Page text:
Exercise referral instructors’ perspectives on supporting and motivating participants to uptake, attend and adhere to exercise prescription: A qualitative study

Colin B. Shore, Stuart D.R. Galloway, Trish Gorely, Angus M. Hunter, Gill Hubbard

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Abstract

Exercise referral schemes are designed to support people with non-communicable diseases to increase their levels of exercise to improve health. However, uptake and attendance are low. This exploratory qualitative study aims to understand uptake and attendance from the perspectives of exercise referral instructors using semi-structured interviews. Six exercise referral instructors from one exercise referral scheme across four exercise referral sites were interviewed. Four themes emerged: (i) the role that instructors perceive they have and approaches instructors take to motivate participants to take-up, attend exercise referral and adhere to their exercise prescription; (ii) instructors’ use of different techniques, which could help elicit behaviour change; (iii) instructors’ perceptions of participants’ views of exercise referral schemes; and (iv) barriers towards providing an exercise referral scheme. Exercise referral instructors play an important, multifaceted role in the uptake, attendance and adherence to exercise referral. On-going education and peer support for instructors may be useful. Instructors’ perspectives help us to further understand how health and leisure services can design successful exercise referral schemes.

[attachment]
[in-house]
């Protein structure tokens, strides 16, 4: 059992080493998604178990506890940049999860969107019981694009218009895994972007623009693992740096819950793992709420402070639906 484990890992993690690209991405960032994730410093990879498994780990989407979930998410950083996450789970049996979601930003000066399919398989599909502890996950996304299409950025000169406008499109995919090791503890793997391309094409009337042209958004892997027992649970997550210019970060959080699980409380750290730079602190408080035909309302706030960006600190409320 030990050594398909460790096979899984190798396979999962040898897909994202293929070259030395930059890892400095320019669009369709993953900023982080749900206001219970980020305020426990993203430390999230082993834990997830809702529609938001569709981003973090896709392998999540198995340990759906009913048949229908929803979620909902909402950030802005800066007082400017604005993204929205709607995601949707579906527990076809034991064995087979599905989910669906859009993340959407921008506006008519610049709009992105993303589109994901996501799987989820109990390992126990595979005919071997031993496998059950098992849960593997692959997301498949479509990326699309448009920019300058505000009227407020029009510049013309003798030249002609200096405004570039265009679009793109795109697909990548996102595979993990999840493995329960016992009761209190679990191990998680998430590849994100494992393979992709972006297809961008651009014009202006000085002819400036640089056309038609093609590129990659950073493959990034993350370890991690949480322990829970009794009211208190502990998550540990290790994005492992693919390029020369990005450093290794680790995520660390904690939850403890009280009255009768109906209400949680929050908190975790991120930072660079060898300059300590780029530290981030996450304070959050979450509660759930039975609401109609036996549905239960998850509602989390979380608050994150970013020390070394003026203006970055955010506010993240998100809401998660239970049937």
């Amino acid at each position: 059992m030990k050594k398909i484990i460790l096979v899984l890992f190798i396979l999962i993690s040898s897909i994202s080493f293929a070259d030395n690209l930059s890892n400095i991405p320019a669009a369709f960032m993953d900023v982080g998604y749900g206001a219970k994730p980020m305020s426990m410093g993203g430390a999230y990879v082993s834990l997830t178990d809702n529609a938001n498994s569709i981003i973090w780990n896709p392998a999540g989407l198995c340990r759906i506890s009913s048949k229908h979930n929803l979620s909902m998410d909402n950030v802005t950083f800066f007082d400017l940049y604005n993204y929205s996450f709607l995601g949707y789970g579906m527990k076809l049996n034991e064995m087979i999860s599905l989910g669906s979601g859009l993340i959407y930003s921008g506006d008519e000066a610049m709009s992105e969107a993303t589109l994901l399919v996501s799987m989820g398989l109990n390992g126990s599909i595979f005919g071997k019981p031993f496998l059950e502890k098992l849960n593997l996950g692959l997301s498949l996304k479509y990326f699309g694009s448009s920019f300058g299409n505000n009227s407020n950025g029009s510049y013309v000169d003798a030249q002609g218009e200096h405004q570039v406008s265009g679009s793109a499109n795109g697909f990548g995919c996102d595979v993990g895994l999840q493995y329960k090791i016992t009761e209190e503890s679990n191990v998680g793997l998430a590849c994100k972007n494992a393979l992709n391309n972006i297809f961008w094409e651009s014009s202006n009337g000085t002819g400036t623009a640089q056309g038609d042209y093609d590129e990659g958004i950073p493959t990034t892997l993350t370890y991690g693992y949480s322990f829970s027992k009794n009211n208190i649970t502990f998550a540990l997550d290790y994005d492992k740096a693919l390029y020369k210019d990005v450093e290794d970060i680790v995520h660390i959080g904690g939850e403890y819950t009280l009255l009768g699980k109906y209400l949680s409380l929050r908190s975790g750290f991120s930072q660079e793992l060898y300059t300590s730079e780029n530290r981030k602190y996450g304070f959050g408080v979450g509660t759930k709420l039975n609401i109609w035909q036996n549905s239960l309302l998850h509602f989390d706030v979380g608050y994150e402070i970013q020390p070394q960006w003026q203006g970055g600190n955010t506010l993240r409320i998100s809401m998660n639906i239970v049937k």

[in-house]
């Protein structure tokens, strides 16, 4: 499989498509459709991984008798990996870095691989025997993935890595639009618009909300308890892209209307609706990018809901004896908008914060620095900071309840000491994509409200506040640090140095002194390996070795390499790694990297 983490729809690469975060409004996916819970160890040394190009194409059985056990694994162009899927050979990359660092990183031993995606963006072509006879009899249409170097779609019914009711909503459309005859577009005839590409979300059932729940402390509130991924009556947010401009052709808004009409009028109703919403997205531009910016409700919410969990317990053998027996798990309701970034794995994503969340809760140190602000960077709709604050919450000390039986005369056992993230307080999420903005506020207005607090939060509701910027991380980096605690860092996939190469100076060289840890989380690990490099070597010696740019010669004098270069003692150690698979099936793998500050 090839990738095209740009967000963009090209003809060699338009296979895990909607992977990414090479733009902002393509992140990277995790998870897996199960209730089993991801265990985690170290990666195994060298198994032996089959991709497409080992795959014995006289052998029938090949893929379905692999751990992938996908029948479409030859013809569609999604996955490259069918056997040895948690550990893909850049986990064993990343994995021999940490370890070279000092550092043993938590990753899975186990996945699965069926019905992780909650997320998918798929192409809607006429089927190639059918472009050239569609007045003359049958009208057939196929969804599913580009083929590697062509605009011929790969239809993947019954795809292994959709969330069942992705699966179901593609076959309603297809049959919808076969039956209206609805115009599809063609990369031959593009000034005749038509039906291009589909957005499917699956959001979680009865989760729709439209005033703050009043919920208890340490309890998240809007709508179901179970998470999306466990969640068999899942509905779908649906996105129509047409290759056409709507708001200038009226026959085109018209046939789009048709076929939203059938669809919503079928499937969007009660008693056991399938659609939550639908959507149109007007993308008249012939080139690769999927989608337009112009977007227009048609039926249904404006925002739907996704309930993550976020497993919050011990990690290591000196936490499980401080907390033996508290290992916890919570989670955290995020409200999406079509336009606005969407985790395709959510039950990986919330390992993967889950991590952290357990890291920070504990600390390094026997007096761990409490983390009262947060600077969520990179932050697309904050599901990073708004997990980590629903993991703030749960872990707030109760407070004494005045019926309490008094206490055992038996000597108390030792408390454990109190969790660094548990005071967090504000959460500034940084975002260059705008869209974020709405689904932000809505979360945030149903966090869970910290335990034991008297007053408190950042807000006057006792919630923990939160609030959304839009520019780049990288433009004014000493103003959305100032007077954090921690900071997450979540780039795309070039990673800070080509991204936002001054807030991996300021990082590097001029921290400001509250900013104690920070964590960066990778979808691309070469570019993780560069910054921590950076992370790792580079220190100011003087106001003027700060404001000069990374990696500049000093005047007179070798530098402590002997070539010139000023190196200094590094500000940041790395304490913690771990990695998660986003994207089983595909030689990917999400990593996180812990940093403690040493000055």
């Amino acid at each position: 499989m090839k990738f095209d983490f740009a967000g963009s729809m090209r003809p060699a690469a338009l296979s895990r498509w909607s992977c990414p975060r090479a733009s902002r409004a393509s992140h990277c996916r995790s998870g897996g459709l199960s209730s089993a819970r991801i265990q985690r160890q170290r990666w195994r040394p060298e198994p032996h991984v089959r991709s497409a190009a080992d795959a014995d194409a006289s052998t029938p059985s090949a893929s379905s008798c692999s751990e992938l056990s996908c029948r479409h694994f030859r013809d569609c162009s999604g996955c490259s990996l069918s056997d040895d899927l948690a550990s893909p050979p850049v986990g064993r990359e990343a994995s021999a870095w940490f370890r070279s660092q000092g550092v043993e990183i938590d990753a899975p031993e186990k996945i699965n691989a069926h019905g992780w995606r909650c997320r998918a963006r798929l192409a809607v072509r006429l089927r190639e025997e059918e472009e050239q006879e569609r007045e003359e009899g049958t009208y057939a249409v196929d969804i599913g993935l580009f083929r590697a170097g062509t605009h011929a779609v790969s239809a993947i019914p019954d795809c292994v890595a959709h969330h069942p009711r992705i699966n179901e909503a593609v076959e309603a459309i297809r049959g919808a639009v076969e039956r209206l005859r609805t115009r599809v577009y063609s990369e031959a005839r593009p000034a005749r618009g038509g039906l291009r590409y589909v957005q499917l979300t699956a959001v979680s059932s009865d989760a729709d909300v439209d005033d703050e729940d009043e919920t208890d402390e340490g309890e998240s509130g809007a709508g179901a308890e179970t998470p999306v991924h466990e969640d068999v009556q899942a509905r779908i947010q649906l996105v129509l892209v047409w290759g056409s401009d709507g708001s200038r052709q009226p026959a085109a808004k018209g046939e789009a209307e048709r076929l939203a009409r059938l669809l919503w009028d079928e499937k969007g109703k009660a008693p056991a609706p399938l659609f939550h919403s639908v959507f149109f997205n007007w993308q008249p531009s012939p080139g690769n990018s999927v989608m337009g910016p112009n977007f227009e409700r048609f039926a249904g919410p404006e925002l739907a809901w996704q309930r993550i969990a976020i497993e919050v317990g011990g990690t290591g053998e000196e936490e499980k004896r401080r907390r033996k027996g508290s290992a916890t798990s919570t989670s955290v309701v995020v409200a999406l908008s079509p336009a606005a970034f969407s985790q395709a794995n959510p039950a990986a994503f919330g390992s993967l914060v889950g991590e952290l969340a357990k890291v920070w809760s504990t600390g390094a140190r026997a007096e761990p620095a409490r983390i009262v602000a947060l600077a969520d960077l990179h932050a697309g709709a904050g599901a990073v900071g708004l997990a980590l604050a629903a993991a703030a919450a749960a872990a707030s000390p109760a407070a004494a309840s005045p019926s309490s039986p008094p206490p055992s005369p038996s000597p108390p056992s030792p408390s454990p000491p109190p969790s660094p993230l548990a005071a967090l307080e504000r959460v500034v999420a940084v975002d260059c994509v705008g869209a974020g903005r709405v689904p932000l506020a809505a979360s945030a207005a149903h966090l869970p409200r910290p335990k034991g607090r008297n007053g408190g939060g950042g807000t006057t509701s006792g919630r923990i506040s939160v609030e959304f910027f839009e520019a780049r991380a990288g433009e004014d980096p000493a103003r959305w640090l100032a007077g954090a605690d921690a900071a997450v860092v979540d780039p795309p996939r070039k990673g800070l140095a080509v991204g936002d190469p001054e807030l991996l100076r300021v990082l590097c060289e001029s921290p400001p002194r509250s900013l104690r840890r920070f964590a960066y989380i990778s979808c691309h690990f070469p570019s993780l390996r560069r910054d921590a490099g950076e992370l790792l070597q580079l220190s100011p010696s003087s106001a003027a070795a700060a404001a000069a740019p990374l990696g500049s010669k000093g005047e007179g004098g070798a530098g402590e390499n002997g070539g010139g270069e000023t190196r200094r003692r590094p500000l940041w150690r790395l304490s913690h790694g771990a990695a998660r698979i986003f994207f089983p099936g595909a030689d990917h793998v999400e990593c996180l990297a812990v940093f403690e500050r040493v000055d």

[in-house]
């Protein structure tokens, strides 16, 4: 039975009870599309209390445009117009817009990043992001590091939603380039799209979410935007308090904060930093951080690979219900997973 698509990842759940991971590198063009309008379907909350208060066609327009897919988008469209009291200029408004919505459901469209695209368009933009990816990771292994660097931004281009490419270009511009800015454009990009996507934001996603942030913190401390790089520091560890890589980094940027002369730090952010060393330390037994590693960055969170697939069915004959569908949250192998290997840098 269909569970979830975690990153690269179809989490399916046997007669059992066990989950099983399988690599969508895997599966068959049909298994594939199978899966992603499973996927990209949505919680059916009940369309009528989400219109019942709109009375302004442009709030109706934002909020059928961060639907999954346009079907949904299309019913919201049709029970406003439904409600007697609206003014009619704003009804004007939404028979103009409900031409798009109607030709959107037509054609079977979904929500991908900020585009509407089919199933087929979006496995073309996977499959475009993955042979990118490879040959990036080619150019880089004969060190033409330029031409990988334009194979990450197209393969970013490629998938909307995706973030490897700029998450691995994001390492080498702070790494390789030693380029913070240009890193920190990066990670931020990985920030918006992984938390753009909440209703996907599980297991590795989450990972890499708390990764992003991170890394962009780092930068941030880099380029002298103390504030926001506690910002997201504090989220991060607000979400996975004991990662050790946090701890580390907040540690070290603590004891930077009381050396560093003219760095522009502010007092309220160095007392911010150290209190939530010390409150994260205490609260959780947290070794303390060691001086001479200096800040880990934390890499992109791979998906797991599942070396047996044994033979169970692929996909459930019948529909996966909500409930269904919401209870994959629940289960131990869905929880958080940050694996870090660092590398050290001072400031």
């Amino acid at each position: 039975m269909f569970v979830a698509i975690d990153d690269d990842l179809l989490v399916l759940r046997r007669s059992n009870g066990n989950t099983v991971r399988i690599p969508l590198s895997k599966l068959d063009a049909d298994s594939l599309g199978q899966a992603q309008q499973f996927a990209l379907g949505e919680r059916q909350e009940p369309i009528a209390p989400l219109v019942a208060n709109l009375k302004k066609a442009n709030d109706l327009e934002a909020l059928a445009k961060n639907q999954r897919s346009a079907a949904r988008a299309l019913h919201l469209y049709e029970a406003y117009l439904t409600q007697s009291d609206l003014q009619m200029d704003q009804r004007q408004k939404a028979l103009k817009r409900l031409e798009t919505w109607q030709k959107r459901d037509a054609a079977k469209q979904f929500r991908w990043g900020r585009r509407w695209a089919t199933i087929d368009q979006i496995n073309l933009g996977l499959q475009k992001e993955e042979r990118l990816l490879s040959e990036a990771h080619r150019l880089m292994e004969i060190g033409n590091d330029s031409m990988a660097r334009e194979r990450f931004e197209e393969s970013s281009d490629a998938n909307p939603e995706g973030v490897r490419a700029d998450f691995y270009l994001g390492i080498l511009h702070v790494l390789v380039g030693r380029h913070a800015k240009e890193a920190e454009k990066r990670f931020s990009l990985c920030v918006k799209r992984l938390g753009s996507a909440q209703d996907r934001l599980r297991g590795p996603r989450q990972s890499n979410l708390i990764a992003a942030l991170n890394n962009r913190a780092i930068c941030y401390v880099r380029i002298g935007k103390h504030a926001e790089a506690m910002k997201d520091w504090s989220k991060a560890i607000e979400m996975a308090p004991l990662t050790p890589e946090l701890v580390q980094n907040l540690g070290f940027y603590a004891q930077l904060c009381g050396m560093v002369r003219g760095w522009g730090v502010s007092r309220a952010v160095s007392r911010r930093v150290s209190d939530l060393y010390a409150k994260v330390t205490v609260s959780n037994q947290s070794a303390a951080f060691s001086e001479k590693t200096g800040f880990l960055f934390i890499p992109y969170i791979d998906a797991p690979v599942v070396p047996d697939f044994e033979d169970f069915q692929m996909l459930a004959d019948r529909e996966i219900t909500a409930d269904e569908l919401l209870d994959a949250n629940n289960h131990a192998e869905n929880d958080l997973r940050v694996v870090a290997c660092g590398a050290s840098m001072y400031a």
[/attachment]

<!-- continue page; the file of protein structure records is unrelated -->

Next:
Original languageEnglish
Article number203
Number of pages12
JournalInternational Journal of Environmental Research and Public Health
Volume19
Issue number1
DOIs
Publication statusPublished - 25 Dec 2021

Keywords

  • Behaviour change
  • Community-based research
  • Exercise prescription
  • Motivation
  • Physical activity
  • Public health practice

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